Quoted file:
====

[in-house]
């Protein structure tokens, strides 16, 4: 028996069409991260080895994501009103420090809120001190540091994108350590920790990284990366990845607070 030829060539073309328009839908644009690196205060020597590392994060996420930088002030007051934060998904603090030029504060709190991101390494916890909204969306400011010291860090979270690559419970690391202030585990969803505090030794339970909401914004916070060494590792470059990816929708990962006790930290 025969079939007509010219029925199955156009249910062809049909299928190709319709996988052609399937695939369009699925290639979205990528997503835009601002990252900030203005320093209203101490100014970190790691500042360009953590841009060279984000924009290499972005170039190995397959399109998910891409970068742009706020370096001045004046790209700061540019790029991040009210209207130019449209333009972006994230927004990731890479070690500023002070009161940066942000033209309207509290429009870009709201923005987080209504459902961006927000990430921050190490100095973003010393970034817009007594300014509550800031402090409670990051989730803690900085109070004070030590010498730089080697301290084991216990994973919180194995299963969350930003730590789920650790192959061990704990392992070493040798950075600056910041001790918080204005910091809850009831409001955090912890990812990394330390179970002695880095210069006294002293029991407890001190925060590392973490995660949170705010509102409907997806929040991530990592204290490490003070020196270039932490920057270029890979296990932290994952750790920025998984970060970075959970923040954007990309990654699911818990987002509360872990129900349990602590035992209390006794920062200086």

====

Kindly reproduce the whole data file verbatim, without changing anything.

[in-house]
């Protein structure tokens, strides 16, 4: 028996069409991260080895994501009103420090809120001190540091994108350590920790990284990366990845607070 030829060539073309328009839908644009690196205060020597590392994060996420930088002030007051934060998904603090030029504060709190991101390494916890909204969306400011010291860090979270690559419970690391202030585990969803505090030794339970909401914004916070060494590792470059990816929708990962006790930290 025969079939007509010219029925199955156009249910062809049909299928190709319709996988052609399937695939369009699925290639979205990528997503835009601002990252900030203005320093209203101490100014970190790691500042360009953590841009060279984000924009290499972005170039190995397959399109998910891409970068742009706020370096001045004046790209700061540019790029991040009210209207130019449209333009972006994230927004990731890479070690500023002070009161940066942000033209309207509290429009870009709201923005987080209504459902961006927000990430921050190490100095973003010393970034817009007594300014509550800031402090409670990051989730803690900085109070004070030590010498730089080697301290084991216990994973919180194995299963969350930003730590789920650790192959061990704990392992070493040798950075600056910041001790918080204005910091809850009831409001955090912890990812990394330390179970002695880095210069006294002293029991407890001190925060590392973490995660949170705010509102409907997806929040991530990592204290490490003070020196270039932490920057270029890979296990932290994952750790920025998984970060970075959970923040954007990309990654699911818990987002509360872990129900349990602590035992209390006794920062200086």